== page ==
Debate, extempore, writing and travelling have always been my preferences, and hence, I wanted to be a journalist. The moment I broke this news to my parents, the first reply that came from them was, “Log kya kahenge (What will the people say)?” Obviously my father, a teacher, couldn’t imagine that his son will not do engineering or medical studies! That might have hurt his ego, as his friends have children pursuing these courses.
Journalism isn’t a part of mainstream careers in India, and my parents, like every other over protective and over concerned parents, couldn’t let their son move away from the traditional jobs. It was a different matter that their son’s talents and dreams weren’t important to them and what people were going to talk about them, mattered the most. I don’t wish to disrespect anybody through this article, especially my parents. What I want to portray is the harsh truth of our society that doesn’t let most of the children, with unconventional dreams and goals, choose their path and career.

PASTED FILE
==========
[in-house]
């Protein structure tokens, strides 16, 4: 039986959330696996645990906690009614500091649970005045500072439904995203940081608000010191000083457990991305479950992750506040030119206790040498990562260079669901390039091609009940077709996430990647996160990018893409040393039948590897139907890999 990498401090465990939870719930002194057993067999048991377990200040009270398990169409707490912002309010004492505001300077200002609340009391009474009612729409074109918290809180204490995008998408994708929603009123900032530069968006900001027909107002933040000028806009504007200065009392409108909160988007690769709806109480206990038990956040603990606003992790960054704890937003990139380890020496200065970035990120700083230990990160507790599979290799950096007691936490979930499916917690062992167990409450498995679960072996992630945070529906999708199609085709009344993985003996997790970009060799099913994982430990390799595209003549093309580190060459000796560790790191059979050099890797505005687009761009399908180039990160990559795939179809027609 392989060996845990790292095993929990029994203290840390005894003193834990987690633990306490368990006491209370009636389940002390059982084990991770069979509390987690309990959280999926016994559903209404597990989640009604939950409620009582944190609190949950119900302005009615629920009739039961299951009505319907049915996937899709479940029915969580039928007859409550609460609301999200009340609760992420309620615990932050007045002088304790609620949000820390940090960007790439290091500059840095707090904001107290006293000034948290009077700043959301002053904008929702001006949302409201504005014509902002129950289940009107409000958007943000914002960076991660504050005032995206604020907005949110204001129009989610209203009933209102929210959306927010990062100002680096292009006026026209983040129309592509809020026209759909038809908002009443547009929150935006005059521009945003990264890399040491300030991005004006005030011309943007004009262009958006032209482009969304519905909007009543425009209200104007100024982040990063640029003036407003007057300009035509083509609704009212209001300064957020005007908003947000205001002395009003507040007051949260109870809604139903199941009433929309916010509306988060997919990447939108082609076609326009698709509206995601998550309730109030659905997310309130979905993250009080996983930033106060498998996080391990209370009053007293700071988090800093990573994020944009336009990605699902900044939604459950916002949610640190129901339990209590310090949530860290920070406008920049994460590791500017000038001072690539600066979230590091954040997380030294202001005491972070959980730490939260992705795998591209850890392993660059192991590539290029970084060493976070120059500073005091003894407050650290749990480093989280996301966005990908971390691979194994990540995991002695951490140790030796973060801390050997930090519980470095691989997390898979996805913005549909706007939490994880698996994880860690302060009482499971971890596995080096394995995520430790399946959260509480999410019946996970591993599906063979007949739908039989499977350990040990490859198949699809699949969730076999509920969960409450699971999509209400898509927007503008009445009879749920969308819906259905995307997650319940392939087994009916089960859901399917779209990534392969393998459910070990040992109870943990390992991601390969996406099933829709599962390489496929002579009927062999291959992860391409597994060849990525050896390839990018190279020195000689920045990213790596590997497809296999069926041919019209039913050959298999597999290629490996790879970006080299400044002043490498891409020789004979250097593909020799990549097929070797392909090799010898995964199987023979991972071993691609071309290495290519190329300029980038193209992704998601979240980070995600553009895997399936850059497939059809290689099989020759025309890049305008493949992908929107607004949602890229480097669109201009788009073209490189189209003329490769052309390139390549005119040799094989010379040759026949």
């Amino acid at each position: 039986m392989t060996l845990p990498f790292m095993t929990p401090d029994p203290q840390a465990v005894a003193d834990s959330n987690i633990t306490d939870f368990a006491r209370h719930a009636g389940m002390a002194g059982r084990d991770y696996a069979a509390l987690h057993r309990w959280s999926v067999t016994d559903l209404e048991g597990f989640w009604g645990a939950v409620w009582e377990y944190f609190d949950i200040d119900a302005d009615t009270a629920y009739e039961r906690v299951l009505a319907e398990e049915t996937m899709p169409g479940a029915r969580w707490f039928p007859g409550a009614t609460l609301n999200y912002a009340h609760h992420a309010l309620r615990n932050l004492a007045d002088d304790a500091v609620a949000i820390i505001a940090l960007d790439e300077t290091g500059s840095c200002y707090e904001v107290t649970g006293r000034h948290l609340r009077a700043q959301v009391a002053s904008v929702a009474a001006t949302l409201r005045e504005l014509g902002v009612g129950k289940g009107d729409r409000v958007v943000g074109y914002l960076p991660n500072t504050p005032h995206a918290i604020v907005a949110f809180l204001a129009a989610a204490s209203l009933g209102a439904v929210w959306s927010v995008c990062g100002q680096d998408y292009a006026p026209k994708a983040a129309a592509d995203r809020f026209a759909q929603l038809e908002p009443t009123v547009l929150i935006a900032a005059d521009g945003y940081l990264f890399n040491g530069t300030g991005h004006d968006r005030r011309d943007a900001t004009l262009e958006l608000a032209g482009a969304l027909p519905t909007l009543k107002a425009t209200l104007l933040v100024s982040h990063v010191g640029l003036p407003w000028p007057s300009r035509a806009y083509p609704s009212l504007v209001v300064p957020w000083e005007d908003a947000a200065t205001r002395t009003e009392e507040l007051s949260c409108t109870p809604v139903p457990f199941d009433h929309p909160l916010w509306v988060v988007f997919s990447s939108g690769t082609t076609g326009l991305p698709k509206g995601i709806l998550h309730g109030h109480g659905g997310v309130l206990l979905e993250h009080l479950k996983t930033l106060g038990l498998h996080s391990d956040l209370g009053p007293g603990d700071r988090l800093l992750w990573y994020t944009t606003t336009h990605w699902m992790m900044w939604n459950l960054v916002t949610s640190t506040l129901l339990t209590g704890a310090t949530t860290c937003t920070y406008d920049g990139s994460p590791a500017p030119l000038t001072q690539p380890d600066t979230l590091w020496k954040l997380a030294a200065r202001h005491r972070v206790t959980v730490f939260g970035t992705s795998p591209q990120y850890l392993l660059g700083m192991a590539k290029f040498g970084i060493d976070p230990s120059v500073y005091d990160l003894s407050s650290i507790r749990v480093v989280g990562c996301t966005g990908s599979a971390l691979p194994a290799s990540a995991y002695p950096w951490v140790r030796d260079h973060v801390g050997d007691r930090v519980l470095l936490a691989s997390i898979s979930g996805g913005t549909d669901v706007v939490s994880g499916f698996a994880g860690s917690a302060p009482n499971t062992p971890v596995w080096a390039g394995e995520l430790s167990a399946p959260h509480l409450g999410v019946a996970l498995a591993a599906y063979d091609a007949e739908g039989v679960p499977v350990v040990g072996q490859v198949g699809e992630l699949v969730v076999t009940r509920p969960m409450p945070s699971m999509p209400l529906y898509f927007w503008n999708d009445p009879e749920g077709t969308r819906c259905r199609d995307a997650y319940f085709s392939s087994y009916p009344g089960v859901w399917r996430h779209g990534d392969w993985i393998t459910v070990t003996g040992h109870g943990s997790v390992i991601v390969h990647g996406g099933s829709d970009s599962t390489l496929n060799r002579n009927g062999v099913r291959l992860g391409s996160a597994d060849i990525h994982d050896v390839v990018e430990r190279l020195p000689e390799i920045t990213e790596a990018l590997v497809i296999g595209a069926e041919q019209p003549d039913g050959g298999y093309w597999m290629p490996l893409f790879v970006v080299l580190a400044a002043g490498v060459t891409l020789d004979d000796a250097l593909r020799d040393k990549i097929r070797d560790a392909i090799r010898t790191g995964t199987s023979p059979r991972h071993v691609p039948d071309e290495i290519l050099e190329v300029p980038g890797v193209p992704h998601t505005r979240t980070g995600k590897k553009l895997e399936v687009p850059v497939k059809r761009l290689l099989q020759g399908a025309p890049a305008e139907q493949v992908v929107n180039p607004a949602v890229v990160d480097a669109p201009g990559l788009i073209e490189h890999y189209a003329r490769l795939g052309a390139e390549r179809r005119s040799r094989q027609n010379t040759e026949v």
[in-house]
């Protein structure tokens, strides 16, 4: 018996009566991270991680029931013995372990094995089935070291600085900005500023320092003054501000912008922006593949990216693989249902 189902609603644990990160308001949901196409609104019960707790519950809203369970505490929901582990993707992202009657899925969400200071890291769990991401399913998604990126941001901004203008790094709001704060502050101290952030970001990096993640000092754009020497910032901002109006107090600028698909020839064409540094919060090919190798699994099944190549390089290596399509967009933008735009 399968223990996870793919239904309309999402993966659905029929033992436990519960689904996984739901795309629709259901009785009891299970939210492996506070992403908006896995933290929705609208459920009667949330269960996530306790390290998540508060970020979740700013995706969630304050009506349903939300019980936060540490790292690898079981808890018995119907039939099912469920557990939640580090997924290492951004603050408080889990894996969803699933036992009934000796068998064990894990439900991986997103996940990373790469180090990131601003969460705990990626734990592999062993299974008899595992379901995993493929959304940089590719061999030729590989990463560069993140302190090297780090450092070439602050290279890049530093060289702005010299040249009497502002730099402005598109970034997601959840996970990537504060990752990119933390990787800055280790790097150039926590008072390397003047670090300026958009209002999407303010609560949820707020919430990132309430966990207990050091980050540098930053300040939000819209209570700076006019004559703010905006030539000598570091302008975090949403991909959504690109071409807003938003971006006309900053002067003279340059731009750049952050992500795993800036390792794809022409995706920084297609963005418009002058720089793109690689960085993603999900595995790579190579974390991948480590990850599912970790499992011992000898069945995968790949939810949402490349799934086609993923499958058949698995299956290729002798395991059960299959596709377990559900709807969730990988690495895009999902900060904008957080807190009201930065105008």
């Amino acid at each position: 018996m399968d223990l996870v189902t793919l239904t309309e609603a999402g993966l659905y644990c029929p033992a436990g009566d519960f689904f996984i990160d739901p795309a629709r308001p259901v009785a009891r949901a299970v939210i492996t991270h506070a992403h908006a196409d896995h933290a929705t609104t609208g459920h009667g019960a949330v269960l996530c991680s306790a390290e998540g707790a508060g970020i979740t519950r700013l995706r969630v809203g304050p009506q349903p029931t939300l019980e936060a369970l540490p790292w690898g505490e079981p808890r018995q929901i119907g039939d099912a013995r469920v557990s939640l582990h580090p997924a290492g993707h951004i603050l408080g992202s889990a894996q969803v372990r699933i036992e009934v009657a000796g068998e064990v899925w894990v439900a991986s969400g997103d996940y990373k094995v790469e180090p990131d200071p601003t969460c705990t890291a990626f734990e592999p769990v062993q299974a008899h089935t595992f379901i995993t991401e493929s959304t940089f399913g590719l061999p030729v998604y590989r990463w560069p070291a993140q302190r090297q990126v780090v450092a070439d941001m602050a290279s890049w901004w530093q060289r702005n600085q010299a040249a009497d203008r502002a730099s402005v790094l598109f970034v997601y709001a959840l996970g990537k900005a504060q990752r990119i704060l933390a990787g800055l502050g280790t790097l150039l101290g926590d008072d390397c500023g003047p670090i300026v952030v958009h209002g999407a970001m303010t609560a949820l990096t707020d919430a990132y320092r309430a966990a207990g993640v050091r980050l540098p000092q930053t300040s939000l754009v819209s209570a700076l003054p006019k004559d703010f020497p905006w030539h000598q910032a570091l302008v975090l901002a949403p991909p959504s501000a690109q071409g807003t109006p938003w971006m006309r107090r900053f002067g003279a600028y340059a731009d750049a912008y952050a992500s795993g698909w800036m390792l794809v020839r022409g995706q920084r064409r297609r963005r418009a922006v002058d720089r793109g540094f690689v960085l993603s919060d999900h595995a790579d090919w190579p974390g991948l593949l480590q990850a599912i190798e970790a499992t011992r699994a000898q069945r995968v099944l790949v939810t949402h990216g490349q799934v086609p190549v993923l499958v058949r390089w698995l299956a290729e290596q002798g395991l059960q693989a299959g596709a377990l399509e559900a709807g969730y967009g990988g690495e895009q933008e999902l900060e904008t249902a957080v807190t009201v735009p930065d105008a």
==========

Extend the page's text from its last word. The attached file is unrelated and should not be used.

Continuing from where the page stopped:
If you take anybody from the crowd and tell them about your problems, the suggestion that they would offer would be to talk to your parents. But what if the parents don’t listen? Most of the time, they don’t. They didn’t even in my case. Perhaps the root of this misunderstanding is communication problem. Most of the times, parents don’t listen to understand, they listen to reply.
What they (the parents) really need to understand is that when their children reach the stage of choosing their career, they are adults, they know their strong points, their interests and they have a definite career path planned. They are no more children that they will end up making a wrong decision. That is where we need to break another stereotype, “Parents are always right.” In fact, there are many times when parents are not right. It’s just the fact that they are superior and elder to us that makes us believe that they are right.